Pop quiz, parents: who thinks you're too stupid to know what's best for your children?
The head of a teachers' union, of course.
Keith Williams, a union boss (pictured at right) in Tennessee, made that suggestion in a PBS Newshour broadcast that toured a Memphis charter school known as Freedom Prep Academy.
The eight-minute news segment (see below) struck a sympathetic tone about charter schools in the poverty-stricken city, allowing black parents to defend Freedom Prep and criticize black leaders who are trying to block charter schools.
Among those attempting to fight charter schools in the Memphis area is a local chapter of the NAACP, the broadcast reported.
Also among those criticizing the education experiment is Williams, who was identified as the head of Tennessee's largest local teachers union.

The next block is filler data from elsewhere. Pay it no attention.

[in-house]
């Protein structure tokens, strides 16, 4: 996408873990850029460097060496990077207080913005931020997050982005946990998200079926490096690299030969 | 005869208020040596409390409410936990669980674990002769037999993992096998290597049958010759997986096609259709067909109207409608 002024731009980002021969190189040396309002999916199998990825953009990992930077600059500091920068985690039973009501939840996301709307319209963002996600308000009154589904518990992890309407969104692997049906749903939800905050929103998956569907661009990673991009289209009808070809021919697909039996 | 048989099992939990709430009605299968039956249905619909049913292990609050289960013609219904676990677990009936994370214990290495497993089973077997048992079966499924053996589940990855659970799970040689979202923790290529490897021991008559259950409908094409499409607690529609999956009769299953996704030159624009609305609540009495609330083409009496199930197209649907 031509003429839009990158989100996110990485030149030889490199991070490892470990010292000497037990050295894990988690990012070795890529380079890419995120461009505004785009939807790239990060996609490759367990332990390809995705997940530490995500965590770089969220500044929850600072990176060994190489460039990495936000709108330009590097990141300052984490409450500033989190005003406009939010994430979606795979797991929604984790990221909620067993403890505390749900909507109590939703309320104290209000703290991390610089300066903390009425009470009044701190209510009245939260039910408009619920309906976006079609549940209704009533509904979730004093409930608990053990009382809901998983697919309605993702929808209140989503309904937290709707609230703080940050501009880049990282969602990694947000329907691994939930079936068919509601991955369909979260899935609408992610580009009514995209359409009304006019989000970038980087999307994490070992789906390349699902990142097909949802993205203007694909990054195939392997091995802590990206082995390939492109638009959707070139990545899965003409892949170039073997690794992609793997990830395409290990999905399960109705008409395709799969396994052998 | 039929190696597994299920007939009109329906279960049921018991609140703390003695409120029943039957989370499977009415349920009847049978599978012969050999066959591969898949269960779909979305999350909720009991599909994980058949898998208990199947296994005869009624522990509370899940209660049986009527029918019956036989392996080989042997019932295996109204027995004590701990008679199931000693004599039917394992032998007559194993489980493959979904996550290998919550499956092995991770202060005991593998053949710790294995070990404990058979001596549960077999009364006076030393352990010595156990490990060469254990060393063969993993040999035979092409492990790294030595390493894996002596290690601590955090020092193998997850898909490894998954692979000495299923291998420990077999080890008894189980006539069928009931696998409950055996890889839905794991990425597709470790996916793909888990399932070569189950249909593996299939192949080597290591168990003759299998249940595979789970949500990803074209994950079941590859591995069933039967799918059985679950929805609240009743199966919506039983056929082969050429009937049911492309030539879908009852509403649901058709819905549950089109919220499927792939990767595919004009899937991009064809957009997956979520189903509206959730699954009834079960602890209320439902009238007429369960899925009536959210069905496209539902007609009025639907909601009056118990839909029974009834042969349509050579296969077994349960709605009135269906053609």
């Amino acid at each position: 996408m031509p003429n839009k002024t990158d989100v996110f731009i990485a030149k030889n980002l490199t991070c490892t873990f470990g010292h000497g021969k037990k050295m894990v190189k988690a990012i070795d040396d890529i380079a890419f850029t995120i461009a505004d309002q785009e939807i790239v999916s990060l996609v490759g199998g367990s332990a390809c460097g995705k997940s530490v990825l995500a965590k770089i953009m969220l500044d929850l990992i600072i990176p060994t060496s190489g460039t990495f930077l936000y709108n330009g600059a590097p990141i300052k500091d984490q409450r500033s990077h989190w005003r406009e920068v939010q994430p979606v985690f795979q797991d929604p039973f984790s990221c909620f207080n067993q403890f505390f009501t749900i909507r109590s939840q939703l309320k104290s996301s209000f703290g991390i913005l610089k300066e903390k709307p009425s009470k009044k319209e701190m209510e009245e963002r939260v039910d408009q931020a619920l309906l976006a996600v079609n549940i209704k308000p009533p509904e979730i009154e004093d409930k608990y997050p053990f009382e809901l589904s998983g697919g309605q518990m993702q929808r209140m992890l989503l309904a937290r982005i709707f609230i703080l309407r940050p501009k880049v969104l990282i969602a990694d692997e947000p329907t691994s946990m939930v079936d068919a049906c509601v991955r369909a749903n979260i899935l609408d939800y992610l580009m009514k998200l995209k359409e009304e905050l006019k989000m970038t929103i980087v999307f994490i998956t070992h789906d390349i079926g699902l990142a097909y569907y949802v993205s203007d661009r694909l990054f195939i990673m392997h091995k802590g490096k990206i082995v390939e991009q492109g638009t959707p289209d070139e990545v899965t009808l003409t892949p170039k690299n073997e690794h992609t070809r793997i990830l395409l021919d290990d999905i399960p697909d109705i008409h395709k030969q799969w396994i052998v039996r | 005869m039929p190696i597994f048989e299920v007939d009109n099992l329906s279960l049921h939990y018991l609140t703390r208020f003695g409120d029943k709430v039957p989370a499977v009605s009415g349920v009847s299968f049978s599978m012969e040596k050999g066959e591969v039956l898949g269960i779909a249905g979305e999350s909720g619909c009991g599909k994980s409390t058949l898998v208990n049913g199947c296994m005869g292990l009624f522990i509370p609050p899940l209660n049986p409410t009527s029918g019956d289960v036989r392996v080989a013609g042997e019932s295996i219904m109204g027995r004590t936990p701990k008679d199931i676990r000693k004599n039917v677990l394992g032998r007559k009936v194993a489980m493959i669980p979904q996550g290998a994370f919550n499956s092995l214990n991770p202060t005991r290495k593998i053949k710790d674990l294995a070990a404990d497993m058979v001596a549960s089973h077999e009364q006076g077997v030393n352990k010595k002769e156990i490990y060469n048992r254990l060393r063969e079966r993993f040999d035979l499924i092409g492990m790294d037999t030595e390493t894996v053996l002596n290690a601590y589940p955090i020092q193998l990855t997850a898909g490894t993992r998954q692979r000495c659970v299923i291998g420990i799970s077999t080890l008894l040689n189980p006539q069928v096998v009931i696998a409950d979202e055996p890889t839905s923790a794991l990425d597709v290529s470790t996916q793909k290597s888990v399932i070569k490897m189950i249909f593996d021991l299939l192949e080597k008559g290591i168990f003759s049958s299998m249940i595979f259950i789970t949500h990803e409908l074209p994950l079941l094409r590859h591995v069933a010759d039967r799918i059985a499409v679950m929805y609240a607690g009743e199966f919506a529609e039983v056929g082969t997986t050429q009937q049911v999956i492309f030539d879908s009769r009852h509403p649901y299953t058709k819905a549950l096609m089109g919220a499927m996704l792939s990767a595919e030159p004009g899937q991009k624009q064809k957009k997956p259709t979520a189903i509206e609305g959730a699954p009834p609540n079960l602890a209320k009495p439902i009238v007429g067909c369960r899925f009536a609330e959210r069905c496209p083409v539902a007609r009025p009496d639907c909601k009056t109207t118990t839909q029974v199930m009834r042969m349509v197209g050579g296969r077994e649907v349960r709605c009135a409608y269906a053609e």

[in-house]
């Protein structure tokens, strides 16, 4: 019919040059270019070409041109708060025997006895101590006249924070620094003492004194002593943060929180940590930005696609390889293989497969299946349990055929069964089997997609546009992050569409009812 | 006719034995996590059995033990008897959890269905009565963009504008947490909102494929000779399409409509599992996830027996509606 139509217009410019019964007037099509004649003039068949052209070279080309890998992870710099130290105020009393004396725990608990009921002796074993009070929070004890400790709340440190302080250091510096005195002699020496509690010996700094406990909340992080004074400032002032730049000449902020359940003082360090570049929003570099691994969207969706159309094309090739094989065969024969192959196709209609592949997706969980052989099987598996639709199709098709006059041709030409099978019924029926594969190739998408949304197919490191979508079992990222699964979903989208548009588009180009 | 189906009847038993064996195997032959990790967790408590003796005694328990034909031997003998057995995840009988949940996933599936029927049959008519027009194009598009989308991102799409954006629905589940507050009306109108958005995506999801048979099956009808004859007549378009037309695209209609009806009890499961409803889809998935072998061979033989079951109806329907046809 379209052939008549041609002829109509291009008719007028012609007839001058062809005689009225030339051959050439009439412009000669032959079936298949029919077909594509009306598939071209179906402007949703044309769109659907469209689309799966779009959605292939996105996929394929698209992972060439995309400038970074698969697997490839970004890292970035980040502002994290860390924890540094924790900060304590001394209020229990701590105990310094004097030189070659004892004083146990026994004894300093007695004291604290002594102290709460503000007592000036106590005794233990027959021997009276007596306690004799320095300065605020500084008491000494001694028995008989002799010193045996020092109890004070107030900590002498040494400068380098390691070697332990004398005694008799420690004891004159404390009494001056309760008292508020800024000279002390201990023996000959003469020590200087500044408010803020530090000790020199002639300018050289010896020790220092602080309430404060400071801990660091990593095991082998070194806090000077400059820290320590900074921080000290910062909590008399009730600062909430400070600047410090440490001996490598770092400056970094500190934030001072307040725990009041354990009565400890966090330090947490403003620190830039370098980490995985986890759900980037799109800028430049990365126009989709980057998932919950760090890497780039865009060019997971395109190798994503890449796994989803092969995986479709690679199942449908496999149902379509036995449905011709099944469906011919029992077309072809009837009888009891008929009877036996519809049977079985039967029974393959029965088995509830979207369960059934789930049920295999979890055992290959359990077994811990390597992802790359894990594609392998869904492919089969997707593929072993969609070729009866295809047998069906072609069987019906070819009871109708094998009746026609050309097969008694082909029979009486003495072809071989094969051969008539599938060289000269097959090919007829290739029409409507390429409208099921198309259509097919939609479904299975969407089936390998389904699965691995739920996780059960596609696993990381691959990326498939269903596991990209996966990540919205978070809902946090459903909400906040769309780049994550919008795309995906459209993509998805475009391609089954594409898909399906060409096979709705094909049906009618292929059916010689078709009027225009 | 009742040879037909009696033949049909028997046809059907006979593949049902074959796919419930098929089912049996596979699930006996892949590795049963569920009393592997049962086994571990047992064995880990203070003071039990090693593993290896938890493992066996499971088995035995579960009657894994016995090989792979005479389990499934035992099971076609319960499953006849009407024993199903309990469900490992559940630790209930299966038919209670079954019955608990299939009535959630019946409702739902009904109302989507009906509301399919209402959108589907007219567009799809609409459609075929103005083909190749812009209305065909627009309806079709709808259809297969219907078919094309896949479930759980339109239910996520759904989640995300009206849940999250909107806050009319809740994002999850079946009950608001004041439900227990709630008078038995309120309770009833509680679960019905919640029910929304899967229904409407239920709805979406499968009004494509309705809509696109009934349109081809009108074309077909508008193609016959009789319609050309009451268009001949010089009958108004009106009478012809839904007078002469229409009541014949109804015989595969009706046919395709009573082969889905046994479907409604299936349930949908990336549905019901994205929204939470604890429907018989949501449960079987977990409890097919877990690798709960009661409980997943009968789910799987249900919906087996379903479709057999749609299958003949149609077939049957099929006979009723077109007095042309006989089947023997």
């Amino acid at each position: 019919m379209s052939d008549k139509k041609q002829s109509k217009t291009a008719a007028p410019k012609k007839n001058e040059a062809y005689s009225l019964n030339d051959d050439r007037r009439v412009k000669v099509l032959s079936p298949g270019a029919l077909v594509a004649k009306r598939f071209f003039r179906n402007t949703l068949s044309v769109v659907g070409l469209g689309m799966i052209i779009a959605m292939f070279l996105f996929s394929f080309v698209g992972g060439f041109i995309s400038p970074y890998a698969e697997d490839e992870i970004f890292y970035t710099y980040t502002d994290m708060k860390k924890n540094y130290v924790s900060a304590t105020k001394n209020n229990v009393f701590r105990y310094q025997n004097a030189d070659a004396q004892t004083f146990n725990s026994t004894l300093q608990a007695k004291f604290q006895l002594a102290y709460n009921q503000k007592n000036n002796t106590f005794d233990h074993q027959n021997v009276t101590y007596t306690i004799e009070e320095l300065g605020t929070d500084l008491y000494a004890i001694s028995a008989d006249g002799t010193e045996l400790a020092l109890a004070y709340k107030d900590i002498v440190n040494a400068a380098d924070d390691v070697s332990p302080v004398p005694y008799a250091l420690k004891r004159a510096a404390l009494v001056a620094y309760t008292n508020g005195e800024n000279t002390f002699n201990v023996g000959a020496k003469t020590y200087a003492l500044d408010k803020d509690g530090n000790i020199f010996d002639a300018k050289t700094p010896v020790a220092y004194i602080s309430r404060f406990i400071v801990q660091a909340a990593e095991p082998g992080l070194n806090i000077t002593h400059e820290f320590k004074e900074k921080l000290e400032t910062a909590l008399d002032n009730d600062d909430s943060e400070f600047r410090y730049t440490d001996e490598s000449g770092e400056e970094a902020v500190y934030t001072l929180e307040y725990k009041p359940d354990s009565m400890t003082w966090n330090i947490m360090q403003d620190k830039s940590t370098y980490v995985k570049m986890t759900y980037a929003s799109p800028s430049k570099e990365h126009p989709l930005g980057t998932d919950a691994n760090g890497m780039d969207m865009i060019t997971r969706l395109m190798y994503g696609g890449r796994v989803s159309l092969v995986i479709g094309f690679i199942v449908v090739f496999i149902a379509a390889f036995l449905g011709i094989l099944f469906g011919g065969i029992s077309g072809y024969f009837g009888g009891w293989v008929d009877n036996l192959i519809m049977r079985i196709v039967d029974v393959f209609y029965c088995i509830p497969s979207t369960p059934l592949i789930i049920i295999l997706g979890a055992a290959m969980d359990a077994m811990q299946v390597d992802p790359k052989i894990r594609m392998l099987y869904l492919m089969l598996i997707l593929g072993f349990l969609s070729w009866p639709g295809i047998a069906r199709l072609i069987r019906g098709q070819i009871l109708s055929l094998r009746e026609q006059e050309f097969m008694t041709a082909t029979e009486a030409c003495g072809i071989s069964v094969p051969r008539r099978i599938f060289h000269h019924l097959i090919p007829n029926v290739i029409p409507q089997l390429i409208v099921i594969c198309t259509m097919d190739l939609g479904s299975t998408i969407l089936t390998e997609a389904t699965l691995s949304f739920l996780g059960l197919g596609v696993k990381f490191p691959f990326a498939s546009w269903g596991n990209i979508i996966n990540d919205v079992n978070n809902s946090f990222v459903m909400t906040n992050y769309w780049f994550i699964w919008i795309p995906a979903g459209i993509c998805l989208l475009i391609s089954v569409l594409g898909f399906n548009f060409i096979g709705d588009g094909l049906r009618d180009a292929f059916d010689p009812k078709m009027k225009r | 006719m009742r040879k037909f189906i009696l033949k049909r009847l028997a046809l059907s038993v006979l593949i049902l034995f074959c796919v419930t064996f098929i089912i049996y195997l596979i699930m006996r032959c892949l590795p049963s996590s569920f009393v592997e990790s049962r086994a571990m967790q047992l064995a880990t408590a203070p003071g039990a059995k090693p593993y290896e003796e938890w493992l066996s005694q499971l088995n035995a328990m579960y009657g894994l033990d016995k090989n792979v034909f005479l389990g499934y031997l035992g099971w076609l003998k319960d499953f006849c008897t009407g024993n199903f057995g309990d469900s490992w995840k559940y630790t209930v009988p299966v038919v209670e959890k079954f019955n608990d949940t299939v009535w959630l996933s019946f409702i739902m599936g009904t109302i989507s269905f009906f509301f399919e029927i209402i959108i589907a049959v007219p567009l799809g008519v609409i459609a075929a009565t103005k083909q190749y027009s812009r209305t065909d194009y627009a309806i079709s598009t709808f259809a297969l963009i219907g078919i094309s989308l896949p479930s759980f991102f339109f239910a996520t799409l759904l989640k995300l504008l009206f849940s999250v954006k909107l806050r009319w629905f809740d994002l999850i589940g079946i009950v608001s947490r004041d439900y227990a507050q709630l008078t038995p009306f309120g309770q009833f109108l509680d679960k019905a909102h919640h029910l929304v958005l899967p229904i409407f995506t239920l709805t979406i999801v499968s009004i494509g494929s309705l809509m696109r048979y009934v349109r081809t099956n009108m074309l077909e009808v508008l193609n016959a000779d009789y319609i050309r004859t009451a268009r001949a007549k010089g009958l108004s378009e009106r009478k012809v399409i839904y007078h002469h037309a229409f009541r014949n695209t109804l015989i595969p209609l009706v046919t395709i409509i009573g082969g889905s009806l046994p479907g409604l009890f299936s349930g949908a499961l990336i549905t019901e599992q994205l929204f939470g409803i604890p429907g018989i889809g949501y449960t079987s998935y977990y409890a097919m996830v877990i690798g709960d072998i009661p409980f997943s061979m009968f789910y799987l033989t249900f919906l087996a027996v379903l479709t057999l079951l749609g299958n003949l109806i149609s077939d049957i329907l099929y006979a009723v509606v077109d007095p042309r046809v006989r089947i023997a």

"It sounds to me," the PBS correspondent challenged Williams, "like you're saying parents shouldn't have a choice – aren't smart enough to know where they kids should go to school."
"I am saying," Williams lectured, "that some parents are not capable of determining venues that will be the most advantageous for their children. And that is a fact."
Memphis is a good example why charter schools are flourishing, says Matt Frendeway of the American Federation for Children.
Among the public schools in Memphis, he says, more than 50 schools there are in the bottom five percent of the entire state.
"They view education as a business that they own and any threat of competition as bad, and that's shameful," Frendeway says of the teachers' unions.
"It demonstrates," he adds, "that they don't have the best interest of students at heart."